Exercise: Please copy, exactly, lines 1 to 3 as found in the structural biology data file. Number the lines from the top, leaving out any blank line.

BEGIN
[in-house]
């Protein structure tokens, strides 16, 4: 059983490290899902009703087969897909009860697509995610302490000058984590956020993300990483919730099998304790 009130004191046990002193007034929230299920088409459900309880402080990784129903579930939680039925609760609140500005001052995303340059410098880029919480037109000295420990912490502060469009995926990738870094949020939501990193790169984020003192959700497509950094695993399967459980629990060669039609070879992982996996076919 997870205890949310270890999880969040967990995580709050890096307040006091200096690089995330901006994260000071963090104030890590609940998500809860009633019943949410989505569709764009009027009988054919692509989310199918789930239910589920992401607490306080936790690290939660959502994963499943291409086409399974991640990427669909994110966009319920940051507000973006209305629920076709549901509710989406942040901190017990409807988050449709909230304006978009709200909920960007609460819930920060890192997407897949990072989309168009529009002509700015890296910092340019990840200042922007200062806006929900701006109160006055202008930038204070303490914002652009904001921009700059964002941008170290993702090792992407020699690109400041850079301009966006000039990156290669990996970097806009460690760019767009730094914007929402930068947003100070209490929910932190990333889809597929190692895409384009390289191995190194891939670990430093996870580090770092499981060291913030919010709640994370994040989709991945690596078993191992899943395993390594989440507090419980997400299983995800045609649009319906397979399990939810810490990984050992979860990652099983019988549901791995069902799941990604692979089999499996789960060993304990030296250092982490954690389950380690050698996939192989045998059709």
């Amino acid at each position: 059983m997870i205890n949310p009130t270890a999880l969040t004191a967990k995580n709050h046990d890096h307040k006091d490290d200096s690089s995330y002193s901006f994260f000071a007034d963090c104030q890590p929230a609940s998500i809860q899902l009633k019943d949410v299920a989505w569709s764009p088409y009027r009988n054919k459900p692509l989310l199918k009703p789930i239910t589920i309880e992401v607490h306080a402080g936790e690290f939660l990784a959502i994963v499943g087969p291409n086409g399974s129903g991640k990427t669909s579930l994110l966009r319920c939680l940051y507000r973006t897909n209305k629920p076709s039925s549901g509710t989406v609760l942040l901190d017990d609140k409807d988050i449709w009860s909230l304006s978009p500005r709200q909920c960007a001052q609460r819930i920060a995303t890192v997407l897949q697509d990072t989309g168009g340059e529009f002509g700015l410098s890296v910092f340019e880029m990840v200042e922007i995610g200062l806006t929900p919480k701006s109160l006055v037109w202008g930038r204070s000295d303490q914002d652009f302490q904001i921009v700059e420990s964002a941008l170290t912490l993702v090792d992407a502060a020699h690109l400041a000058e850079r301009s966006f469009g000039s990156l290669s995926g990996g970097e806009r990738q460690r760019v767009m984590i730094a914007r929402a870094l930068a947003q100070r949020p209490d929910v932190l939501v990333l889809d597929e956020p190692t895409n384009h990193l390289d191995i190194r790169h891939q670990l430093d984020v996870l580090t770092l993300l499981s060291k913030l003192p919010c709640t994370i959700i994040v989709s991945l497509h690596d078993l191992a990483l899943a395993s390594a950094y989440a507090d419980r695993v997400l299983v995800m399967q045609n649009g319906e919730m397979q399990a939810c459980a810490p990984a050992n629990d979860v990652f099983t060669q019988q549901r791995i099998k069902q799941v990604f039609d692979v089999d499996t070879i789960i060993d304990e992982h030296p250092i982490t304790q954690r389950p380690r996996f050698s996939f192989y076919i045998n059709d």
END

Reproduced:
[in-house]
């Protein structure tokens, strides 16, 4: 059983490290899902009703087969897909009860697509995610302490000058984590956020993300990483919730099998304790 009130004191046990002193007034929230299920088409459900309880402080990784129903579930939680039925609760609140500005001052995303340059410098880029919480037109000295420990912490502060469009995926990738870094949020939501990193790169984020003192959700497509950094695993399967459980629990060669039609070879992982996996076919 997870205890949310270890999880969040967990995580709050890096307040006091200096690089995330901006994260000071963090104030890590609940998500809860009633019943949410989505569709764009009027009988054919692509989310199918789930239910589920992401607490306080936790690290939660959502994963499943291409086409399974991640990427669909994110966009319920940051507000973006209305629920076709549901509710989406942040901190017990409807988050449709909230304006978009709200909920960007609460819930920060890192997407897949990072989309168009529009002509700015890296910092340019990840200042922007200062806006929900701006109160006055202008930038204070303490914002652009904001921009700059964002941008170290993702090792992407020699690109400041850079301009966006000039990156290669990996970097806009460690760019767009730094914007929402930068947003100070209490929910932190990333889809597929190692895409384009390289191995190194891939670990430093996870580090770092499981060291913030919010709640994370994040989709991945690596078993191992899943395993390594989440507090419980997400299983995800045609649009319906397979399990939810810490990984050992979860990652099983019988549901791995069902799941990604692979089999499996789960060993304990030296250092982490954690389950380690050698996939192989045998059709």
């Amino acid at each position: 059983m997870i205890n949310p009130t270890a999880l969040t004191a967990k995580n709050h046990d890096h307040k006091d490290d200096s690089s995330y002193s901006f994260f000071a007034d963090c104030q890590p929230a609940s998500i809860q899902l009633k019943d949410v299920a989505w569709s764009p088409y009027r009988n054919k459900p692509l989310l199918k009703p789930i239910t589920i309880e992401v607490h306080a402080g936790e690290f939660l990784a959502i994963v499943g087969p291409n086409g399974s129903g991640k990427t669909s579930l994110l966009r319920c939680l940051y507000r973006t897909n209305k629920p076709s039925s549901g509710t989406v609760l942040l901190d017990d609140k409807d988050i449709w009860s909230l304006s978009p500005r709200q909920c960007a001052q609460r819930i920060a995303t890192v997407l897949q697509d990072t989309g168009g340059e529009f002509g700015l410098s890296v910092f340019e880029m990840v200042e922007i995610g200062l806006t929900p919480k701006s109160l006055v037109w202008g930038r204070s000295d303490q914002d652009f302490q904001i921009v700059e420990s964002a941008l170290t912490l993702v090792d992407a502060a020699h690109l400041a000058e850079r301009s966006f469009g000039s990156l290669s995926g990996g970097e806009r990738q460690r760019v767009m984590i730094a914007r929402a870094l930068a947003q100070r949020p209490d929910v932190l939501v990333l889809d597929e956020p190692t895409n384009h990193l390289d191995i190194r790169h891939q670990l430093d984020v996870l580090t770092l993300l499981s060291k913030l003192p919010c709640t994370i959700i994040v989709s991945l497509h690596d078993l191992a990483l899943a395993s390594a950094y989440a507090d419980r695993v997400l299983v995800m399967q045609n649009g319906e919730m397979q399990a939810c459980a810490p990984a050992n629990d979860v990652f099983t060669q019988q549901r791995i099998k069902q799941v990604f039609d692979v089999d499996t070879i789960i060993d304990e992982h030296p250092i982490t304790q954690r389950p380690r996996f050698s996939f192989y076919i045998n059709d």